The recent salary differences revealed by the BBC and the pending Gender Pay Gap Reporting requirements have once more brought gender pay disparity to the fore.
In their book Why Women Don’t Ask, authors Linda Babock and Sara Laschever point out that males are brought up to value their “worth” in financial terms: “here’s £x go tidy up your room”. Girls, on the other hand, are told “be a good girl and tidy up your room”.
From the get-go, males are able to negotate from a position of greater strength. The result is cumulative. Women not only earn less whilst at work but end up with a reduced pension pot, too.
Heidy Rehman, a former equity research analyst is the Founder of Rose & Willard, also mentors career professionals. She says:
When it comes to pay the advice I offer is broadly the same.
Understand market rates and always have ready a clear, summary record of your performance and achievements as set against those rates. This will ensure that you always know your worth.
Don’t confine pay and performance discussions to annual and biannual appraisals. Make it at least a quarterly event, within a formal setting and with conversations confirmed subsequently in email. This will make it clear to your boss that getting paid market rate is important to you.
If you are a valued employee, s/he will not want you to be disgruntled and potentially looking elsewhere. Aside from losing someone who performs, managers are always measured in terms of retention of staff. And if you do decide to leave because of pay, they can never say they weren’t warned.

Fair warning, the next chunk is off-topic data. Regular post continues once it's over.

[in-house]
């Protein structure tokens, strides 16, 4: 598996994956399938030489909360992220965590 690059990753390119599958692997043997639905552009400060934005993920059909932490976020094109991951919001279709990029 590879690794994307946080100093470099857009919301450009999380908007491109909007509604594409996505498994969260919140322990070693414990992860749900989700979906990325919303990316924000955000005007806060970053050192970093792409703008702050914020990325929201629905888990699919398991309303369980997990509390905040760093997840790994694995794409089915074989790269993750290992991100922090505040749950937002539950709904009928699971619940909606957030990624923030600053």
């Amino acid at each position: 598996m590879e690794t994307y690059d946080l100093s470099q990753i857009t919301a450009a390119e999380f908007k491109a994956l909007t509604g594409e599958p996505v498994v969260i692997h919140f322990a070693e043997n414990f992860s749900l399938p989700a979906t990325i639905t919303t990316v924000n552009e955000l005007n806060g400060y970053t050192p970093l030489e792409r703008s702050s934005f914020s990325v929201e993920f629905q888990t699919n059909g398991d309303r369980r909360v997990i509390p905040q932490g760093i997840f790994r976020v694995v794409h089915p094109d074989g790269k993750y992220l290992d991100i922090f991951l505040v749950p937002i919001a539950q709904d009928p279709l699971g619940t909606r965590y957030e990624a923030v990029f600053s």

Heidy also has some advice for working mothers as returning from maternity leave is often when women’s pay really starts to lag behind that of their male peers.
This is mainly because career progression slows.
Basically the argument is that women are less likely to be promoted because they put in less facetime in the office. But longer hours doesn’t necessarily translate to higher productivity or better job performance. This is when I would argue that it is even more important to be armed with current evidence of achievement.
Ultimately when the conversation is centred specifically on performance, gender will become irrelevant and that is when equality will truly have been achieved.
Importantly, says Heidy, don’t ask for equal pay. Ask for what you are worth. You could be worth more.
The message is clear: Know your worth.
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